Sen. John Kerry (D., Mass.) is trying to win Senate support for the ruinously expensive cap-and-tax global-warming bill, claiming it will prevent threats to national security, according to the New York Times. He argues that global warming will destabilize the developing world, creating climate refugees and exacerbating conflict. The American military will need to respond to these problems through either humanitarian-relief missions or armed intervention. This argument is flawed for two reasons. First, there is no reason to believe the bill being debated will stop any of this. Second, there is every possibility that the bill might make things worse.
If global warming is as bad as Senator Kerry fears, this bill will do nothing to avert its effects. Most honest proponents of the bill admit that it will do nothing to reduce global temperatures. At most, according to climatologist Chip Knappenberger, the bill will reduce warming by about nine-hundredths of a degree Fahrenheit by 2050, a difference too small to be measured.
Could anything avert those supposed effects? Yes — much more stringent climate policies, which would have adverse effects of their own. The national-security establishment uses “futurist” scenarios to establish possible national-security risks. In that spirit, it should also look at scenarios in which more stringent policies are implemented. Consider the following such scenario.
Developed countries enact strong restraints on emissions, along with high taxes on gasoline and coal energy. The coal, oil and automobile industries collapse. In America, the Gulf Coast states suffer particularly badly. Old automobiles are crushed. The second-hand car market also collapses. Poor people cannot find affordable vehicles. Poor rural families cannot get to work. They and the populations of former oil and coal producing areas move to cities where there is transportation but there are fewer and fewer jobs, leading to widespread urban discontent. Illegal immigration increases as employers bring in thousands of workers whom they house in barracks near their farms and factories. The car once again becomes a symbol of the rich. Is this a recipe for domestic tranquility?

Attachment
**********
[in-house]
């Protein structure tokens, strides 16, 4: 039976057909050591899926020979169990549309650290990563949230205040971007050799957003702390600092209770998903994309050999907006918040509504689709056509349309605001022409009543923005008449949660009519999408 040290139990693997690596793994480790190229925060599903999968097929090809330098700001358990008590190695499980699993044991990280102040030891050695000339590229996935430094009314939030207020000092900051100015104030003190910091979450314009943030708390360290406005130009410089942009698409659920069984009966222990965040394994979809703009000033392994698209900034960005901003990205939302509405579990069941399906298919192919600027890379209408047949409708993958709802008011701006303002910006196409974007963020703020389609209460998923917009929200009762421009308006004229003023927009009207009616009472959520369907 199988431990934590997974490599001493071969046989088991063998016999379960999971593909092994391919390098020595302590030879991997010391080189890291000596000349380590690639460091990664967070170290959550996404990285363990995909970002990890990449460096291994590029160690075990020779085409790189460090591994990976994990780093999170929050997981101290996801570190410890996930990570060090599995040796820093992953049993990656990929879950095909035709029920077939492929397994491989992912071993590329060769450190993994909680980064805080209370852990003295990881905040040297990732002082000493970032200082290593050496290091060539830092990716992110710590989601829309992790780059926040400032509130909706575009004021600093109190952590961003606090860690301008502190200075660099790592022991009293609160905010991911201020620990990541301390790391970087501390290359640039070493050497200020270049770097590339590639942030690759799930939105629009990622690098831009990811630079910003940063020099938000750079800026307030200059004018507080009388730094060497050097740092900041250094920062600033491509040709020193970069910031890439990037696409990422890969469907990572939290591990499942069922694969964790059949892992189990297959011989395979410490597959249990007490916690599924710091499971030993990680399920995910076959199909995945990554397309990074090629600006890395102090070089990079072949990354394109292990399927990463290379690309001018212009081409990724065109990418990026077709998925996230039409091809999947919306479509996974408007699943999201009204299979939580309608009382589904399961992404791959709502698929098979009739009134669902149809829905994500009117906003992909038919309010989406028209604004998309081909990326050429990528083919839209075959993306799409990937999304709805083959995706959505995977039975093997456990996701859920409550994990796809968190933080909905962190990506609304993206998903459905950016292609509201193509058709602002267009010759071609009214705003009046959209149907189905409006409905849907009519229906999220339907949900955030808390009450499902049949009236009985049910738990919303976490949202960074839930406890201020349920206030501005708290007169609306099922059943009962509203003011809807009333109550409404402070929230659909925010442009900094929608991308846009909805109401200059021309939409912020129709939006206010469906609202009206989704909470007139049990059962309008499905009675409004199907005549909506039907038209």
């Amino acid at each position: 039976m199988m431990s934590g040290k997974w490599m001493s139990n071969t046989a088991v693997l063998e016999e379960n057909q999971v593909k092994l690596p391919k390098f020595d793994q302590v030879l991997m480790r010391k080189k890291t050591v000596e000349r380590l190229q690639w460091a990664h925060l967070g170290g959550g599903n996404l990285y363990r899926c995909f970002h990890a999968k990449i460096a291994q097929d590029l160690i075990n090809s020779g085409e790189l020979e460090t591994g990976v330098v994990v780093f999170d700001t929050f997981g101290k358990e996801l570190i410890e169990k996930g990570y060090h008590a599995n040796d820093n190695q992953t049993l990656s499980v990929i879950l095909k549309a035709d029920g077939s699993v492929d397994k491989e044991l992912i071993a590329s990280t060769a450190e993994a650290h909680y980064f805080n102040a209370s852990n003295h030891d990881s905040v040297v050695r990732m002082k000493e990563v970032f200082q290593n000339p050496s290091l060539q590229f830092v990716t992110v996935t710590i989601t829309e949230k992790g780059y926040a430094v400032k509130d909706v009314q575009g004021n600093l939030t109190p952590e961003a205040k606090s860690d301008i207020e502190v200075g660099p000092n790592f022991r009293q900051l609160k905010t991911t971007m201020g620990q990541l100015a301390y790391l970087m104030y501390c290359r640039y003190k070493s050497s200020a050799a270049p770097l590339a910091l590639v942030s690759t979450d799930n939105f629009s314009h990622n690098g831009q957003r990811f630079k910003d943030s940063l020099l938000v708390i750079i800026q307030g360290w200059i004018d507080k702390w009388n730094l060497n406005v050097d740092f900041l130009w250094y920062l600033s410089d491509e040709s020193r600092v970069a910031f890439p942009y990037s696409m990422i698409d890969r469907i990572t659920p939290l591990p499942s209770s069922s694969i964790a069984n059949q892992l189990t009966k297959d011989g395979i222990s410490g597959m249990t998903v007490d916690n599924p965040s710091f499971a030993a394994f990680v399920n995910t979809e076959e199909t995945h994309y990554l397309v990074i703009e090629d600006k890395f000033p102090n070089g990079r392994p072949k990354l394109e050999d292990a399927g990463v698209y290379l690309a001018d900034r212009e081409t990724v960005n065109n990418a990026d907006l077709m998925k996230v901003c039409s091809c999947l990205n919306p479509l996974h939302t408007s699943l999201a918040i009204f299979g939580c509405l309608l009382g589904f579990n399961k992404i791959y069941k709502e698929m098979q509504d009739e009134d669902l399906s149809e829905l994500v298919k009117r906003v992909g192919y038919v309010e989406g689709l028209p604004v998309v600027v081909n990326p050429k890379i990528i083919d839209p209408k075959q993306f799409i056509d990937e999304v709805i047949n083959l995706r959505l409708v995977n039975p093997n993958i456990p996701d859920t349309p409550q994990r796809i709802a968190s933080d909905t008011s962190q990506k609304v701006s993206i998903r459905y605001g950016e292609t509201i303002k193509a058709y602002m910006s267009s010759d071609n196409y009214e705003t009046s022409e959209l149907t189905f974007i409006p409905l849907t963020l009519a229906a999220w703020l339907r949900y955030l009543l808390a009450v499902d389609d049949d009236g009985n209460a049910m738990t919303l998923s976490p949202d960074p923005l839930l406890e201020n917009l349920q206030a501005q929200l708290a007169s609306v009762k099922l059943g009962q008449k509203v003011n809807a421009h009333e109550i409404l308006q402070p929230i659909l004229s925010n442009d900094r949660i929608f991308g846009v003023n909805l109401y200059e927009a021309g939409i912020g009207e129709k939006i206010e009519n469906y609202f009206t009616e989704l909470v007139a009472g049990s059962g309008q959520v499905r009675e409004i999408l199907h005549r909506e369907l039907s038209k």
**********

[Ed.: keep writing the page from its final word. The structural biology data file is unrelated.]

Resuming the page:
Europe could also be destabilized by carbon restrictions. European politicians call for a de facto reduction of household income so that people will be less tempted to buy frivolous things. Car ownership reaches the level of social stigma. The European Union increases trade barriers on goods from long distances to pay for the external costs of their shipping, with leads to soaring costs. Inflation becomes a serious problem, but politicians defend it as an indicator of social good. Populist politicians rail against immigrant populations, denouncing them as environmental criminals for leaving their home countries. “Economic migrant” becomes a new insult.
Yet, even worse can be imagined. The developed countries set up a World Carbon Organization, which would impose severe economic sanctions on any country that did not enact carbon restrictions. China and India call the organization’s bluff and continue to build coal-fired carbon plants to fuel what is rapidly becoming the world’s economic base. The WCO tries to blockade Chinese exports. Western militaries, however, have been depleted by their own governments’ carbon constraints, and prove inadequate to the job of blockading. A potential “trigger” for a disaster scenario is easy to imagine: A frustrated French captain accidentally sinks a Chinese vessel carrying MP3 players to Australia. What happens then?
This is the sort of scenario the Pentagon should be examining. If global warming can destabilize the globe, so can global-warming policies. That is one reason the world has not reached an international agreement on reducing emissions that binds everyone to reductions, and why we never shall with current technology.
Senator Kerry says that he wants a world free from the dangers of global warming. But the cap-and-tax bill he is promoting is more likely to give us a world with the dangers of global warming and the dangers of protectionist nationalism. That is a bad deal for the security of America — and the world.
P.S. My colleague Marlo Lewis examined the various supposed threats to national security in very great detail for the a hearing held by House Intelligence Committee. You can read his excellent testimony here. You can also see his documentary, Policy Peril, at CEI On Demand.